TRANSMISSION ART ARCHIVE
Sabine Gruffat & Bill Brown
Sabine Gruffat is a media artist living and working in Madison, WI. She received her BFA from the Rhode Island School of Design and MFA from The School of The Art Institute of Chicago. Currently Sabine is an Assistant Professor of Digital media at the University of Wisconsin-Madison. Sabine’s films and videos have screened at festivals worldwide including the Image Forum Festival in Japan, the Split Film Festival in Croatia, the Ann Arbor Film Festival, the PDX Film Festival in Portland OR, the Dallas Video Festival, Migrating Forms in New York, The Gene Siskel Film Center in Chicago, and The Gramercy Theater in New York. Her photographs and video installations have been shown at the Zolla Lieberman Gallery in Chicago, Art In General and Hudson Franklin in New York, Brissot-Linz Gallery in Paris, the Rochester Art Center, and the Centro Cultural Telemar in Brazil.
Sabine Gruffat has also co-directed several films and videos with filmmaker Ben Russell and has been on bicycle and film tours across France and Switzerland (La Cyclocinematheque) with filmmaker Bill Brown. Last Spring she toured the East coast with video maker Mary Billyou and performed as the Free Translators. Currently she is working on a feature film about Dubai and Detroit.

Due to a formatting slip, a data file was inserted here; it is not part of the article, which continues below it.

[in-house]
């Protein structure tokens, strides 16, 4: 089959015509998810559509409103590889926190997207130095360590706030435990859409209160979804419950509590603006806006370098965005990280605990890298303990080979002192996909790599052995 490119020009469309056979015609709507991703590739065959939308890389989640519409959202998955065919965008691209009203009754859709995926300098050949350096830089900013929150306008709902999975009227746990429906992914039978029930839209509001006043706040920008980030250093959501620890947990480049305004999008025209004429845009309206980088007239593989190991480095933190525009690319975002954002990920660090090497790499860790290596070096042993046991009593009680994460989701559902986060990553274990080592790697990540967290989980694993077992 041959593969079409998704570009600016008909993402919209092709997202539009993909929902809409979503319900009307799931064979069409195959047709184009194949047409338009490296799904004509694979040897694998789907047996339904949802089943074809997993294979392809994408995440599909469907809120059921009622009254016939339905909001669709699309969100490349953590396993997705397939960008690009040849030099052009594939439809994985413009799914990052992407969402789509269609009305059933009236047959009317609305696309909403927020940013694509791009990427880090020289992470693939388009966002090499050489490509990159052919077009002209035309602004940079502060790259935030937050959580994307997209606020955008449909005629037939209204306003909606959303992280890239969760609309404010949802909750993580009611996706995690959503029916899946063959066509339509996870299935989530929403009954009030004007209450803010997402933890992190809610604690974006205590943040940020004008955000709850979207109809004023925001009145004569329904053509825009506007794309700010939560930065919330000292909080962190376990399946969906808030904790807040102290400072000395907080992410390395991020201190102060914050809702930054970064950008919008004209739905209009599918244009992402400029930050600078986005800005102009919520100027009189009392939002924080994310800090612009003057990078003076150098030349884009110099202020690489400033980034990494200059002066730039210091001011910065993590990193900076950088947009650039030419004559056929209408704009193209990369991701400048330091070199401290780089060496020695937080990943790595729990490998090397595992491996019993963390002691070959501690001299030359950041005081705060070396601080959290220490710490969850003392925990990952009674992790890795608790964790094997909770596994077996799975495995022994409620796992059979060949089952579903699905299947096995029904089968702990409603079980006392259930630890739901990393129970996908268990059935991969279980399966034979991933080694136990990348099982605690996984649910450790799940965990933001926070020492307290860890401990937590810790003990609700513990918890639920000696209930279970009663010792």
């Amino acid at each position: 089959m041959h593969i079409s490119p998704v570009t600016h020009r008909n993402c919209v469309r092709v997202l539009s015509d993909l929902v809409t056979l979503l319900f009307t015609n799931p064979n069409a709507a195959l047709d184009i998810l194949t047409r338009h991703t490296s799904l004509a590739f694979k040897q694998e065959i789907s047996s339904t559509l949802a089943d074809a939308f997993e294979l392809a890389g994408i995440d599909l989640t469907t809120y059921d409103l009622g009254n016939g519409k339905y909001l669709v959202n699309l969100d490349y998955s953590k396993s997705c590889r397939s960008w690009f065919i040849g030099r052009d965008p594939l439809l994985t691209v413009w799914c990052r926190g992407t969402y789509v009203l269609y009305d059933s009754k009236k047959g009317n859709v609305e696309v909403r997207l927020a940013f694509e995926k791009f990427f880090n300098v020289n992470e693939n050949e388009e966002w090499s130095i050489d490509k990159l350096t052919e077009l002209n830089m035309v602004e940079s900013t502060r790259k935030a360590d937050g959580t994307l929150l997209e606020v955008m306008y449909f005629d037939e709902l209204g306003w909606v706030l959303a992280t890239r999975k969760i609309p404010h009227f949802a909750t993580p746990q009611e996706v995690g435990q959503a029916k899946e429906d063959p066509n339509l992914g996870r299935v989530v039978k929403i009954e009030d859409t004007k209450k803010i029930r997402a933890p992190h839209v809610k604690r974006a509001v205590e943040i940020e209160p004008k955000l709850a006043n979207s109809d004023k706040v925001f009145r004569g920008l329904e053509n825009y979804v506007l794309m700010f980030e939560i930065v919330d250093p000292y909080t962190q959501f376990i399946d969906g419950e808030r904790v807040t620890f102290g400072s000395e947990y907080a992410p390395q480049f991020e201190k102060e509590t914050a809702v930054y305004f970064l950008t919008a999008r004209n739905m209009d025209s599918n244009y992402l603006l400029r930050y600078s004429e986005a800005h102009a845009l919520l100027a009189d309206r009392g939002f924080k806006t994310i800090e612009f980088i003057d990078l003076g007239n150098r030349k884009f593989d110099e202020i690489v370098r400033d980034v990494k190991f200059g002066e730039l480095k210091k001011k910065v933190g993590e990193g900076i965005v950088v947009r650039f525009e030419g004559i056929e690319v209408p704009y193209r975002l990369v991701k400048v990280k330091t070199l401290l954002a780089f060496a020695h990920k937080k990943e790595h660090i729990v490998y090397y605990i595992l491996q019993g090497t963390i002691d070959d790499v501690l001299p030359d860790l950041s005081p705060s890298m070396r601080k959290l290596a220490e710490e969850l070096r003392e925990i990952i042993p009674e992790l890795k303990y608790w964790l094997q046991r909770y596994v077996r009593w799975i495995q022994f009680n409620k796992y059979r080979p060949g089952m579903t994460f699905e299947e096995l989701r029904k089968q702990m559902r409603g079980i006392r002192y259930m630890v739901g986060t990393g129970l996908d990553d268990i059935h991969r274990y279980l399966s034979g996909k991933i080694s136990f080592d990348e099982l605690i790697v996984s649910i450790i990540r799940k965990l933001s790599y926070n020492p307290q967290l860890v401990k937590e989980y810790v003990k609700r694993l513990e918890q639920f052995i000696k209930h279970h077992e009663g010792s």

B. 1969, Cleveland, OH,USA
Bill Brown lives and works in Madison, Wisconsin.
My art making is an attempt to correlate geographical coordinates with conceptual ones. I am interested in physical landscapes, and in uncovering the memories and histories folded up inside them.
My films include Roswell (1995), Confederation Park (1999), Buffalo Common (2001), Mountain State (2003), The Other Side (2006), and Chicago Corner (2009).
I am interested in exploring art after production, and the ways that my art practice can be extended to the exhibition of my work. This has led to a number of film tours, including two tours by bicycle: The Pedal Powered Movie Tour (2006), in which I rode from Washington, D.C. to Denver, Colorado with a collection of border-themed films; and La Cyclo-Cinémathèque (2007), a bike/movie tour across Belgium, Switzerland, and France.
Recently, I have begun to extend my investigation of place beyond single-channel films and video. Time Machine is an expanded cinema collaboration with Sabine Gruffat. In this project, we explore the implications of human interaction with a diverse set of analog and digital technologies and the ways these technologies allow us to access our memories, engage and empower our bodies, and conjure up impossible new worlds. Gruffat and I have also begun work on The Bike Box, a locative media bicycle project that will use wireless technologies to link cyclists to an oral history database.